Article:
Customs and Border Patrol was unable to prevent itself from issuing excessive custom duty refunds during the last fiscal year due to inherent limitations and lack of controls in certain information technology systems.
Auditing firm KPMG found the material weakness--which also includes in an inability to prevent and correct excessive refunds--during a review of CBP internal controls over financial reporting during fiscal 2009. The Homeland Security Department inspector general released the audit to the public Sept. 1 in redacted form.
U.S. firms are entitled to a customs duty refund, known as "drawback claim," under some circumstances, such as when they export products made with imported merchandise. The customs duty paid when that imported merchandise entered the United States can be the subject of a drawback claim. The penalty for submitting a false drawback claim ranges from a written notice to a fine constituting the amount of the entire false claim, plus restitution.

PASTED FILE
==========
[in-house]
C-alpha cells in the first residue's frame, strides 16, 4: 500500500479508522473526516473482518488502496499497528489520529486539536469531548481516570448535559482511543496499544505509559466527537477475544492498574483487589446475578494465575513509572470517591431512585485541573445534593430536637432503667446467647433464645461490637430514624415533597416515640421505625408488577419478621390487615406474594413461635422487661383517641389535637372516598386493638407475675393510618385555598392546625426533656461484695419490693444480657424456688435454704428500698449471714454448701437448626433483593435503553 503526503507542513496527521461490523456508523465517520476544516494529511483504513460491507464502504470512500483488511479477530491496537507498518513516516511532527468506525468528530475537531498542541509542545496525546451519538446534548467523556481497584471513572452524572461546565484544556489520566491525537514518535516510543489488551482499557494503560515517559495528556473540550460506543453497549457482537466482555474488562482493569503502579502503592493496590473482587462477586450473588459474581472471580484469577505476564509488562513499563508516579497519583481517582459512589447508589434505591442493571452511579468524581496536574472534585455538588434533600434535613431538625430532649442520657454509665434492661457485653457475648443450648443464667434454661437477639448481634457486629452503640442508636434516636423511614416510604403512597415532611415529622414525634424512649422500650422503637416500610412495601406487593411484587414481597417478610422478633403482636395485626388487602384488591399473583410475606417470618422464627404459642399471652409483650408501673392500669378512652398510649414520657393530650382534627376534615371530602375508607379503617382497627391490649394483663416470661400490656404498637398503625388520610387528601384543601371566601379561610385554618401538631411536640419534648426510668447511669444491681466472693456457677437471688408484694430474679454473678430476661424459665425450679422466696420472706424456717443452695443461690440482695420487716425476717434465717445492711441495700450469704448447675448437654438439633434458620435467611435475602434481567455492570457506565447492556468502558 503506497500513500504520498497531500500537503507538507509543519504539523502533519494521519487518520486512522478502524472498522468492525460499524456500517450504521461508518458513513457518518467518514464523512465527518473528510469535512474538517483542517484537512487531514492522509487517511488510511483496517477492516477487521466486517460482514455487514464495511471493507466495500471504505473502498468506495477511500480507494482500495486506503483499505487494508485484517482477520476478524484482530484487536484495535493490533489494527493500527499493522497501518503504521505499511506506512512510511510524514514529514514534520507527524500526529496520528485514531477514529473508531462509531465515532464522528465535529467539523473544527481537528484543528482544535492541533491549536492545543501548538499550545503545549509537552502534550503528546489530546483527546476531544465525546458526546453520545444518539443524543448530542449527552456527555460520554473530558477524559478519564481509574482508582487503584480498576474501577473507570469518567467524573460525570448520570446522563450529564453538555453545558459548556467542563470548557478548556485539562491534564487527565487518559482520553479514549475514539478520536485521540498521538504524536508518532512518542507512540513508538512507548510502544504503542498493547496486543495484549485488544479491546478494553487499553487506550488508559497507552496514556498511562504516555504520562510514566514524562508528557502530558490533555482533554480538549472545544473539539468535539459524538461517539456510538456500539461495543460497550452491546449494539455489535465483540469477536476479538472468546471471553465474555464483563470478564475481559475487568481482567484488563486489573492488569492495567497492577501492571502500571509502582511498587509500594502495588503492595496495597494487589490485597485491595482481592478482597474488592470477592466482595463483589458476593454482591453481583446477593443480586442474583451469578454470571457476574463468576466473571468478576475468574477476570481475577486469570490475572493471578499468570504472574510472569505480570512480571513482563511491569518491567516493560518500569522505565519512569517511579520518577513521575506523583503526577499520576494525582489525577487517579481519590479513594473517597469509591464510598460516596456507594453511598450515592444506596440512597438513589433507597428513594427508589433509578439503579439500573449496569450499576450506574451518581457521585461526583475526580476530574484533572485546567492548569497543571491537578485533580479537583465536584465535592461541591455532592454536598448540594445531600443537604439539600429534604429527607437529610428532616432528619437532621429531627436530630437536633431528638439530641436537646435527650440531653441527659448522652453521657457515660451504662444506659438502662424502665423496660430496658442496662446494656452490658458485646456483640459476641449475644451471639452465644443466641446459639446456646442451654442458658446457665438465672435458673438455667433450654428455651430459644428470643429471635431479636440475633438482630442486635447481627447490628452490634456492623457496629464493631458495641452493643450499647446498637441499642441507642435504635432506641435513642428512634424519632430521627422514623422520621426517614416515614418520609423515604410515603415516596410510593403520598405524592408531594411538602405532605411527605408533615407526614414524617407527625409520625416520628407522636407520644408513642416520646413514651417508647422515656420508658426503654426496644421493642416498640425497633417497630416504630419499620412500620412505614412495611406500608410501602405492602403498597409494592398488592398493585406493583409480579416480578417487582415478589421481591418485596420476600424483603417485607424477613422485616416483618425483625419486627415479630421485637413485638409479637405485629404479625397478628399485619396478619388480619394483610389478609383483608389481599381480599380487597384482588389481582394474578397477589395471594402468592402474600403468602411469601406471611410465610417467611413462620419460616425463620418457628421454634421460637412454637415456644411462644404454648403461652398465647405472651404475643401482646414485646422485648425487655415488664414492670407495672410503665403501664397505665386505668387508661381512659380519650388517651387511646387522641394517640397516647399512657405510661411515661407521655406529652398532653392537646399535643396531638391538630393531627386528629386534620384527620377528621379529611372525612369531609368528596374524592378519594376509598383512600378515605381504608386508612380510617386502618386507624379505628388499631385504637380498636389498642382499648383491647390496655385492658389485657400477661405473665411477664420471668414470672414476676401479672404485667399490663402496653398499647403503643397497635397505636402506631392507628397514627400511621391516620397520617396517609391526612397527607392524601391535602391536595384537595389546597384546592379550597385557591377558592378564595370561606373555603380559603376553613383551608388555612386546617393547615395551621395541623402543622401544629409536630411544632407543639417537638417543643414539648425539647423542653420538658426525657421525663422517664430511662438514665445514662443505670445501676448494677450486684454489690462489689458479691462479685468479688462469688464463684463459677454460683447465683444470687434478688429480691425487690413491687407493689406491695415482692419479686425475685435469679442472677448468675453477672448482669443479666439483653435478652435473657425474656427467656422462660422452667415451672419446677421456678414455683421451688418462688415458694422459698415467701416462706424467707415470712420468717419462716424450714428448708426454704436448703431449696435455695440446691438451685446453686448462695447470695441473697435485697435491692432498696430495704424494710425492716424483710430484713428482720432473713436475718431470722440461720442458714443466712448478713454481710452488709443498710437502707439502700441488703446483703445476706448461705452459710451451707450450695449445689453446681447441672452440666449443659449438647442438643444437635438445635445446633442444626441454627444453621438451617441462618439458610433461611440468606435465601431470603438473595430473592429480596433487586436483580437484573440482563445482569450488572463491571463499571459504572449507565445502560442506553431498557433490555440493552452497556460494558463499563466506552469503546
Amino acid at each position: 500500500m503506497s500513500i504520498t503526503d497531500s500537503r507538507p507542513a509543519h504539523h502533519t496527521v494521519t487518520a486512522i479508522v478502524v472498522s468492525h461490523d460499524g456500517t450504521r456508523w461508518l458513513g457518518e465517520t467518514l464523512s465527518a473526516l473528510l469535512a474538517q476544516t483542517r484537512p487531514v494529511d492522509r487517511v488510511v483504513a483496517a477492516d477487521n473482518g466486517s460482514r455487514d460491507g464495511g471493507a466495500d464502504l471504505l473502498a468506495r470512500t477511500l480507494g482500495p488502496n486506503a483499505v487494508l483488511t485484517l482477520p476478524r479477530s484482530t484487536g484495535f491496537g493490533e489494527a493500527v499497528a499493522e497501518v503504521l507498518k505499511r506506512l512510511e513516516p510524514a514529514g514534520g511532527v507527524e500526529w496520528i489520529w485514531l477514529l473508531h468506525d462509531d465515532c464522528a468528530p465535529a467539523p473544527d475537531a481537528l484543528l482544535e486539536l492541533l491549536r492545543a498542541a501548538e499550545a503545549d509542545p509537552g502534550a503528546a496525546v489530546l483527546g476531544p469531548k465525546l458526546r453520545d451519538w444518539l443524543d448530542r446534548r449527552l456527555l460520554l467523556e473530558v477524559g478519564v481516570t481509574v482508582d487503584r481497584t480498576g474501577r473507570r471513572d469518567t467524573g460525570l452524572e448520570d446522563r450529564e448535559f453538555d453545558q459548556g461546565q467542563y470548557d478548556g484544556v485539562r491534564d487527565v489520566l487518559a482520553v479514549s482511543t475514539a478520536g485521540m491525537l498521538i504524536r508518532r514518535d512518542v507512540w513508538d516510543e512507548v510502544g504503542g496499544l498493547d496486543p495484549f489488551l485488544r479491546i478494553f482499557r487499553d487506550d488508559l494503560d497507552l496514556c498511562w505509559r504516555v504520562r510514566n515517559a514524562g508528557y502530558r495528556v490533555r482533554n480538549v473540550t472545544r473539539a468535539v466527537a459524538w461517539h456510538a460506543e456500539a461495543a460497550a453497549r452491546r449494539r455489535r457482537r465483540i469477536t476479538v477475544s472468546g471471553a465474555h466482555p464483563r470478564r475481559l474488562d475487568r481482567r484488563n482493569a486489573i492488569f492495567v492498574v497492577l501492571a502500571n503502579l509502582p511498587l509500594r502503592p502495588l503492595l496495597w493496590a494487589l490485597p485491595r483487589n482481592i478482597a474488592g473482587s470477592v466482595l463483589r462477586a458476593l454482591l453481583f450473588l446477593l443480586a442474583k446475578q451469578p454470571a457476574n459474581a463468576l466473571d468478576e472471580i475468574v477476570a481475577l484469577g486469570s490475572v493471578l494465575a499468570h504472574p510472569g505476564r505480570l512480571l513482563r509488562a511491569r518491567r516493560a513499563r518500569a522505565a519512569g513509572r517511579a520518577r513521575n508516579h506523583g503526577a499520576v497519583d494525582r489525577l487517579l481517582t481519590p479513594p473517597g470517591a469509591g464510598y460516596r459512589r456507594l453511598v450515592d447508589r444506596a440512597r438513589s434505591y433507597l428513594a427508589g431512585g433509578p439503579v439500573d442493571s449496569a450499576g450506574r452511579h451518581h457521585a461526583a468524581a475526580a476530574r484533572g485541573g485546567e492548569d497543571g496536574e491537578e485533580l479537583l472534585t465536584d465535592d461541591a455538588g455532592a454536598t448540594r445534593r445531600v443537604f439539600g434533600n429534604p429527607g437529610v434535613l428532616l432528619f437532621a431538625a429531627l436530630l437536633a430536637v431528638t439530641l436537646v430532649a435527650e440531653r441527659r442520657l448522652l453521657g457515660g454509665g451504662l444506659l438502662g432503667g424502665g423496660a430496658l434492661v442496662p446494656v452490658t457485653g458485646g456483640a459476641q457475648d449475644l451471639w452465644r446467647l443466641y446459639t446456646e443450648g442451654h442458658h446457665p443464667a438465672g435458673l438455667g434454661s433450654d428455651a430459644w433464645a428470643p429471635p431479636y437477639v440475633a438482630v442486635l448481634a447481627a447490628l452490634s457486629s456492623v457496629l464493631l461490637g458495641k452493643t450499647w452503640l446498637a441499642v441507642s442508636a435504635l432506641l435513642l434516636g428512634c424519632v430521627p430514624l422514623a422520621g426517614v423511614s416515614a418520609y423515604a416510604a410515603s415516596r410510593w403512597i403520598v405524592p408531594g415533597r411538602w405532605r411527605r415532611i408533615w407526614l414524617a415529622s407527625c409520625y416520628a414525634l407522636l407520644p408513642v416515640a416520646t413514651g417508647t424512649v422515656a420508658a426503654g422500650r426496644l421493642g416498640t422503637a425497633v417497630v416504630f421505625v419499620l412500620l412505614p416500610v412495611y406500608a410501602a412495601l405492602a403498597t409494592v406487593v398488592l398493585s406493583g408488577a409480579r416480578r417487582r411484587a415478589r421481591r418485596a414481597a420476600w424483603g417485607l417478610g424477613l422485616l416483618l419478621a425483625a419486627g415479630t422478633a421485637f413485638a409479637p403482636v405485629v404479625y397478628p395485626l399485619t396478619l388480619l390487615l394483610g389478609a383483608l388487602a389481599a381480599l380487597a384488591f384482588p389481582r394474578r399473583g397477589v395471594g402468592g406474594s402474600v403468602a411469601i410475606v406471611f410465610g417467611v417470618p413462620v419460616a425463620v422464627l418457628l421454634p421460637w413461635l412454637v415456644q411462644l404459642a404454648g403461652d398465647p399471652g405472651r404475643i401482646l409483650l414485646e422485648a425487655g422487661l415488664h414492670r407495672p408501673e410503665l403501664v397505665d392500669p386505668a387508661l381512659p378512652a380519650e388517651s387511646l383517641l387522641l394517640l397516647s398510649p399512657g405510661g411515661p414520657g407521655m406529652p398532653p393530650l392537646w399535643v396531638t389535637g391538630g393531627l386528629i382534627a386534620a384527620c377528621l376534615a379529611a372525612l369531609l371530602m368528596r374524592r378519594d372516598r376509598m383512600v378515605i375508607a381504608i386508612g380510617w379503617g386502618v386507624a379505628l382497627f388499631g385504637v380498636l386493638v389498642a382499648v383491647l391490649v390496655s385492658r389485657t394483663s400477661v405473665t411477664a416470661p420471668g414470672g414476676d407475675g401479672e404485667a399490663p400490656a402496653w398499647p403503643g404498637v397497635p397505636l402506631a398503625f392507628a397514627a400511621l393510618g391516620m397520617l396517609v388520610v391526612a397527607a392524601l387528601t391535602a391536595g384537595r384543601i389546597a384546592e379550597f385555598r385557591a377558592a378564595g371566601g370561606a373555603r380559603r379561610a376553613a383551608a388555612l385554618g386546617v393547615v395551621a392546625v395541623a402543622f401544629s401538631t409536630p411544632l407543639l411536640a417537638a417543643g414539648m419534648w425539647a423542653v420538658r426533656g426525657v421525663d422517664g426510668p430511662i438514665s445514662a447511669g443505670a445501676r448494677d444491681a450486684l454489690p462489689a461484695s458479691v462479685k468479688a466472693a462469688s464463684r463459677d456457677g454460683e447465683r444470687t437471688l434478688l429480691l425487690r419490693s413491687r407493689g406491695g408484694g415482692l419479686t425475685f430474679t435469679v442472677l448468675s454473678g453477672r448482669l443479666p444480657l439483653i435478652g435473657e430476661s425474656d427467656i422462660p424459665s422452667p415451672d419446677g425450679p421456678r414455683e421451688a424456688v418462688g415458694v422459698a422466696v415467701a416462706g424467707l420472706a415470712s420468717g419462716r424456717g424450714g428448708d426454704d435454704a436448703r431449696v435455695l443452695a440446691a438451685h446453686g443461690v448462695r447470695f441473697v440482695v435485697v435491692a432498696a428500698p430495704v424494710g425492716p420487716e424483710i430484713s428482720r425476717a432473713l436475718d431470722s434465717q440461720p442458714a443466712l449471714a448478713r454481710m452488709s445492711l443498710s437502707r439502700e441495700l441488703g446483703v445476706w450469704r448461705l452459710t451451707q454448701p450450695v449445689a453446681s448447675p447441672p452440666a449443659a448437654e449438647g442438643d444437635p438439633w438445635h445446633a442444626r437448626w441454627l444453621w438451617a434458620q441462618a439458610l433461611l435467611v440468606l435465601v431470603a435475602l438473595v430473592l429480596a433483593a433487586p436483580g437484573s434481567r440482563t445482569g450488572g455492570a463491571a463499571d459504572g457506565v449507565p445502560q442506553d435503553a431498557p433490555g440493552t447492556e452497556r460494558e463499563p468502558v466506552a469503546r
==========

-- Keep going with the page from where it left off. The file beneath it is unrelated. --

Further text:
The amount of redaction done to the KPMG audit makes it impossible to state which information technology system is responsible for the material weakness.
However, the key systems subject to review by KPMG auditors for the report include the Automated Commercial System and the Automated Commercial Environment.
The latter, a web-based portal, is replacing the former, a mainframe-based system. A 2009 review of ACE by the DHS chief information officer found the program has encountered challenges since its initiation in 2001. Among them has been a shifting baseline and significant delays; the review states that as planned, ACE cannot be completed within budget.
The KPMG audit also reviewed the Seized Assets and Cases Tracking System (SEACATS) and CBP's financial management system, which is SAP R/3.
In CBP's official response to the audit, Charles Armstrong, CBP CIO, said he agrees with KPMG's findings.
-David Perera, FierceGovernmentIT.com